By Dr Tanya Grantham
Canine sports are becoming increasingly popular. In South Africa perhaps the most prevalent is agility but IPO, gun dog trials, tracking and herding competitions are also very popular. Not to be forgotten is obedience as well as participating in breed shows. In order to compete in these events, a dog should be considered and treated as an athlete. Other canine athletes include our security dogs, those that track rhino poachers, guide dogs and other service dogs and airport dogs. Not to be excluded are the dogs that run with their human companions, and the weekend warriors. Dogs that play fetch everyday with the children should also be seen as athletes.
Canine sports medicine is the new kid on the block. This branch of veterinary medicine includes orthopaedics, exercise physiology, neurology, cardiology, pulmonology and nutrition. A critical partner to canine sports medicine is rehabilitation. Rehabilitation includes conditioning, maintaining and regaining fitness. The obvious role of physical rehabilitation is that of post injury or post surgery recovery but physical rehabilitation practitioners can play a large role in injury prevention as well as establishing routines to prevent re-injury. These dogs must return to a state of muscular ability, endurance, coordination, balance and flexibility that enables them to train and compete or work again.
This branch of veterinary medicine is challenging from the perspective that the dogs must return to their absolute best ability. There can be no second best. Advantages include working with healthier dogs and measurable success when dogs return to training and competition. The clients are highly educated and invest considerable time and money in their dogs. This, in itself, may be challenging but partnering with such clients to achieve the best possible outcome is an incredible reward. Client compliance is high.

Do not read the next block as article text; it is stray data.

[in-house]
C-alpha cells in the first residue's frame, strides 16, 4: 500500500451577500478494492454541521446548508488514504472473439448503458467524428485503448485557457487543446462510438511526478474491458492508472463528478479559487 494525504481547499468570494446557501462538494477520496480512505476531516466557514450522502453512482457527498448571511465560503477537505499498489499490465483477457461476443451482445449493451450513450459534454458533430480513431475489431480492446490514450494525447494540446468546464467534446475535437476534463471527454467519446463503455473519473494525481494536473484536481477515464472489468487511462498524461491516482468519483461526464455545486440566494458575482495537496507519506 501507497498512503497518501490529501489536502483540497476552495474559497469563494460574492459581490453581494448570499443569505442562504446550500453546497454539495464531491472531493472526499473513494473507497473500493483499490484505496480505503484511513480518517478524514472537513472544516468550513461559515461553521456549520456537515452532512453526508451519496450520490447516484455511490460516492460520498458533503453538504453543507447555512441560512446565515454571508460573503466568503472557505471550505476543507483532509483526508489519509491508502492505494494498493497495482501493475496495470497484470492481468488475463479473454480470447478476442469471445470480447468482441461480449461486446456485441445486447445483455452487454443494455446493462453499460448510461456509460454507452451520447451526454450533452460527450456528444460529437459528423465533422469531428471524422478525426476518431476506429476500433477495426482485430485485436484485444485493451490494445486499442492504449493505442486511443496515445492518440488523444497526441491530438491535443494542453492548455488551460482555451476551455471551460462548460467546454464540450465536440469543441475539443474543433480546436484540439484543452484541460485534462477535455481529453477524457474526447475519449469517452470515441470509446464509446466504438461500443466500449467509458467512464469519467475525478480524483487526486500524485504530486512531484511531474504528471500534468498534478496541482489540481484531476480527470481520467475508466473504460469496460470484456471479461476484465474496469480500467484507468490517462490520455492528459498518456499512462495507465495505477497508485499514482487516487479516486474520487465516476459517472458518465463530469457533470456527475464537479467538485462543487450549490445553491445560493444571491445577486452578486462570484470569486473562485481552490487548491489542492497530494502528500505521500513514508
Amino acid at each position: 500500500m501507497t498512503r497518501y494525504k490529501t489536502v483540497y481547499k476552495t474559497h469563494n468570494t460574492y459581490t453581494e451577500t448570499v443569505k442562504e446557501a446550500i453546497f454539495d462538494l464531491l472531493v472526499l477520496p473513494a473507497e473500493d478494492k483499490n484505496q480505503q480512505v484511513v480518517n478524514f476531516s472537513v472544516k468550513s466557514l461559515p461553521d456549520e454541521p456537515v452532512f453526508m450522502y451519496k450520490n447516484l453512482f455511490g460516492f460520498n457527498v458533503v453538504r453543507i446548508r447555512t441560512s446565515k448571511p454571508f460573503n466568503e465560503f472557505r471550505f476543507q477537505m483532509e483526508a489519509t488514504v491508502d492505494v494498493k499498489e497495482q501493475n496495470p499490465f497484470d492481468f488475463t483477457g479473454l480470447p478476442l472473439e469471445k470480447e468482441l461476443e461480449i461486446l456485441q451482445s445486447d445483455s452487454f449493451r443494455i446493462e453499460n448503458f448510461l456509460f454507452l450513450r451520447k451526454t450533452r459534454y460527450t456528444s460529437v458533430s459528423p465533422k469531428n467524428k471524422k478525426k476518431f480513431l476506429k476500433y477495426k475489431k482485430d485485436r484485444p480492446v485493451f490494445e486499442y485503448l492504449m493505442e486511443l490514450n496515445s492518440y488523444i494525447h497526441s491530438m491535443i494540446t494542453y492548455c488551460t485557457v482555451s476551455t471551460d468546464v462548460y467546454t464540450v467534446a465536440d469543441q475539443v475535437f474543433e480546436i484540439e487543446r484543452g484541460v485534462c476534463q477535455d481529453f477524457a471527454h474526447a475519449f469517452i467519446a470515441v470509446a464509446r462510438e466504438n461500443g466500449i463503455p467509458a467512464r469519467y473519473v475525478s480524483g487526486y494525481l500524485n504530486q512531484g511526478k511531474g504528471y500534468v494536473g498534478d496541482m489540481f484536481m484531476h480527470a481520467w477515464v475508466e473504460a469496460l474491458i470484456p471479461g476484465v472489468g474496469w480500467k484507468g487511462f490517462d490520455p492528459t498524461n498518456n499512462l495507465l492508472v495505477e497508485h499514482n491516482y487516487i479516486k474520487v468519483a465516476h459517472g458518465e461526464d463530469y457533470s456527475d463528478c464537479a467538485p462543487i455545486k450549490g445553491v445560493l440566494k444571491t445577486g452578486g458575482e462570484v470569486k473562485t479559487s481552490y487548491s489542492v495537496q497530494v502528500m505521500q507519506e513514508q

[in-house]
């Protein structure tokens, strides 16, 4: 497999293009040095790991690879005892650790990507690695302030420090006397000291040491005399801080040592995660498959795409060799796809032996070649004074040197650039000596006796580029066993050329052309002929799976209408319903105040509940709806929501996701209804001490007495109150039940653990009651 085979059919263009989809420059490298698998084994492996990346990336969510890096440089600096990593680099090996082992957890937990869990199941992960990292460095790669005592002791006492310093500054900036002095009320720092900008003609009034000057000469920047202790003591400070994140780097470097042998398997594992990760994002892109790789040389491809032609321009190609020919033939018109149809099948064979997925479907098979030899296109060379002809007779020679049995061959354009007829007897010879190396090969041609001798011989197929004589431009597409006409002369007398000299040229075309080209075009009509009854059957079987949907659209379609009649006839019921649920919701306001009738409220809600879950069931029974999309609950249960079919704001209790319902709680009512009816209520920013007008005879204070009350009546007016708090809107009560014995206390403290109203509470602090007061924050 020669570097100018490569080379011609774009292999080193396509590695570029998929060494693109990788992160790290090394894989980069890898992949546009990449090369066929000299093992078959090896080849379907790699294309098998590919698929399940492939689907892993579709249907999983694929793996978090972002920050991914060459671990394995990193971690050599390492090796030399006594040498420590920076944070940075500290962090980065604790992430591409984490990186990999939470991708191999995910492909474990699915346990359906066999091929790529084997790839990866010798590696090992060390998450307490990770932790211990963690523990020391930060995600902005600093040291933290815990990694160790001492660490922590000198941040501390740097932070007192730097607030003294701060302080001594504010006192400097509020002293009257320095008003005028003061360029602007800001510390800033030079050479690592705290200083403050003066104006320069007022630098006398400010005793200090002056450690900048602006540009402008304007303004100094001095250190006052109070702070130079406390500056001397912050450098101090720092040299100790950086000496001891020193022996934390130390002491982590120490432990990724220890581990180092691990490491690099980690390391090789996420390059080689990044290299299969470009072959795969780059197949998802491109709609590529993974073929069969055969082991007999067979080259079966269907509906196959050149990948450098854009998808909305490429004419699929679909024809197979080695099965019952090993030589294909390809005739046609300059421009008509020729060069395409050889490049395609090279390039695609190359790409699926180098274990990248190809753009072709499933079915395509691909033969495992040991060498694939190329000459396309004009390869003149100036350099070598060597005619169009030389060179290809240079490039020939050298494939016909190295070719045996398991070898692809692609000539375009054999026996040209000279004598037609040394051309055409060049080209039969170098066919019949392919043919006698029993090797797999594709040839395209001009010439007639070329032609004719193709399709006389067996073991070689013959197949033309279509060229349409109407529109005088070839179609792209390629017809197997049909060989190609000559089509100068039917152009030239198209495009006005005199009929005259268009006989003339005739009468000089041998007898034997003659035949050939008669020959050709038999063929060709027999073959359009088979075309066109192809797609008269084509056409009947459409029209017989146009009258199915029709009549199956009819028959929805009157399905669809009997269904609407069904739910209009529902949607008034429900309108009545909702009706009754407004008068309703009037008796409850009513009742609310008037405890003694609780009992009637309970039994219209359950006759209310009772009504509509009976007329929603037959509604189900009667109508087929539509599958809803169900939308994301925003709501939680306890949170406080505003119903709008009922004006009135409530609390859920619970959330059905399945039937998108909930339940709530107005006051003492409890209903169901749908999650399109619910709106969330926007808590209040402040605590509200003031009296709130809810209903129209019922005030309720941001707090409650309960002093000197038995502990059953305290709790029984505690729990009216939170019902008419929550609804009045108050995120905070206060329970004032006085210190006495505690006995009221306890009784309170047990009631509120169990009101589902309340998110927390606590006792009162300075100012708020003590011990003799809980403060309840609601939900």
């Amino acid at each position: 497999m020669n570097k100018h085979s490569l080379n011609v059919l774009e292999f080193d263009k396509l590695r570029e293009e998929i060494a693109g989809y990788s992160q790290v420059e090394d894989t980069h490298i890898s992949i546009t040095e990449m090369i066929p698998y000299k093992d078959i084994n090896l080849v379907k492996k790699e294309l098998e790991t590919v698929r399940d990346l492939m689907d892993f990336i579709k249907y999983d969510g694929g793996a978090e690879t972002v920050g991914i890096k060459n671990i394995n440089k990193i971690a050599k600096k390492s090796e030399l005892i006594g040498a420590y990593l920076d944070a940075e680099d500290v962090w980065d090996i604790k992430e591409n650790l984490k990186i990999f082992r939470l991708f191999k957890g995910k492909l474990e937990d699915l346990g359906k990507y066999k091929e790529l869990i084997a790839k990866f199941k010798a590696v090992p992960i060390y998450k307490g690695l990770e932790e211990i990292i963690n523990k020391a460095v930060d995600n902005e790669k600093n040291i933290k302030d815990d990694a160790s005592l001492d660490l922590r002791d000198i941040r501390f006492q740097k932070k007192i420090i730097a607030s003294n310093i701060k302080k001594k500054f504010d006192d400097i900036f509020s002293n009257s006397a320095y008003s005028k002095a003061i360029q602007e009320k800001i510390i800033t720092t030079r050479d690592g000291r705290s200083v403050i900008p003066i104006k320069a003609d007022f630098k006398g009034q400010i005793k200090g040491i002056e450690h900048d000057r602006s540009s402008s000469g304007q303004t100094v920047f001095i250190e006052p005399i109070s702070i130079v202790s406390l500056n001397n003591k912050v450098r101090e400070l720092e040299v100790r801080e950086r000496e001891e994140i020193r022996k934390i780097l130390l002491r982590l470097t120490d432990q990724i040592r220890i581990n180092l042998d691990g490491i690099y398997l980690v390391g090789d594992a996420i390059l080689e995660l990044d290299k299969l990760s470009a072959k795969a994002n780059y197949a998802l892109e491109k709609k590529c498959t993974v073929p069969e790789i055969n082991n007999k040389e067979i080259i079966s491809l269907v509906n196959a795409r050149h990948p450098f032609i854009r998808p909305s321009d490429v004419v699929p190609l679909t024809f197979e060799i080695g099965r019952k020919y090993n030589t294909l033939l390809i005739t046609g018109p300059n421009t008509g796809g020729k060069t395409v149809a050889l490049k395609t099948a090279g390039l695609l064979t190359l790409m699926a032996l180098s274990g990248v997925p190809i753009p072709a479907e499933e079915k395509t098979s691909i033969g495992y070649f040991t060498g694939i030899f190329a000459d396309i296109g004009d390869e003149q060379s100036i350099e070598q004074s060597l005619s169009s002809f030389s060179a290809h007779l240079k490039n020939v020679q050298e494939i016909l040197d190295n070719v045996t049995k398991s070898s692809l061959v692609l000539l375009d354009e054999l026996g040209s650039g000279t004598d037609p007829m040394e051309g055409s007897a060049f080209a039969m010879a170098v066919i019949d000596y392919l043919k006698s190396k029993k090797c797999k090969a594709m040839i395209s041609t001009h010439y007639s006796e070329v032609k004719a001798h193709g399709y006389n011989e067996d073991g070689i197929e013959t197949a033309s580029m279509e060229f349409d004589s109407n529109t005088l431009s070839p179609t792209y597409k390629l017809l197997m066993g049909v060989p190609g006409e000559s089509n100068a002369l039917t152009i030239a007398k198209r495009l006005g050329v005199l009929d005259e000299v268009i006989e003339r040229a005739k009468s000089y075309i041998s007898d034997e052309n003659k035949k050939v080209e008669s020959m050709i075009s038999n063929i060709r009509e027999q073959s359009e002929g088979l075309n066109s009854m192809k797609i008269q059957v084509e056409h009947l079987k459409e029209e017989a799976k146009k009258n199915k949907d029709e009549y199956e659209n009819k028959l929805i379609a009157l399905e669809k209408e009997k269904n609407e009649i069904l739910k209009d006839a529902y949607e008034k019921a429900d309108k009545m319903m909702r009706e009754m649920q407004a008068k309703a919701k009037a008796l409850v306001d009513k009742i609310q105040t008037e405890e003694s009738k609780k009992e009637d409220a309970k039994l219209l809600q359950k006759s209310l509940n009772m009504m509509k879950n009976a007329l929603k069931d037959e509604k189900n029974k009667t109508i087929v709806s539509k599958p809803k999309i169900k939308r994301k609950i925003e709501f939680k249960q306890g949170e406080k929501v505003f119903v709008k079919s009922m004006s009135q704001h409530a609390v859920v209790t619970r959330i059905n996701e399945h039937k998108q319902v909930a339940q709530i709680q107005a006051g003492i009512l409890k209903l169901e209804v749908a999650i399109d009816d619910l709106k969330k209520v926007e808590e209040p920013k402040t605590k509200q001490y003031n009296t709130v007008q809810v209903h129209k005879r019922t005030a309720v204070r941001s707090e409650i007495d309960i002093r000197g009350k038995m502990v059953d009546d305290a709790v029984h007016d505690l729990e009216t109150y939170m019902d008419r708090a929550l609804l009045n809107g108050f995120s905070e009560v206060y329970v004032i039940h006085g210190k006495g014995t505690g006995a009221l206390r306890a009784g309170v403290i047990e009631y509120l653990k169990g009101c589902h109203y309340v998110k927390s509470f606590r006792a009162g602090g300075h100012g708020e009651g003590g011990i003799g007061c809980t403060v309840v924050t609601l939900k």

A typical rehabilitation program designed for a canine athlete will include exercises for strength, awareness, endurance and skills. Strengthening can have a general focus or be unilateral and specific, concentrating on an injured joint. Proprioceptive exercises play an integral role in improving the ability of the athlete. Being aware of foot placement translates into more control of the movement of the body and therefore a decreased likelihood of sustaining an injury. Endurance exercises are important but the amount of energy placed on this is dependent on the sport. Herding requires more endurance than flyball. The last type of exercise is skills training. Agility dogs will learn how to negotiate a jump but not follow a scent. Skills training is specific to the chosen sport.
Following on from the human trend of actively pursuing wellness preventative medicine is becoming a ‘thing’ amongst discerning human guardians. As Vets, this presents us with a wonderful opportunity to engage our Clients to optimise the health and performance of their Canine Athletes.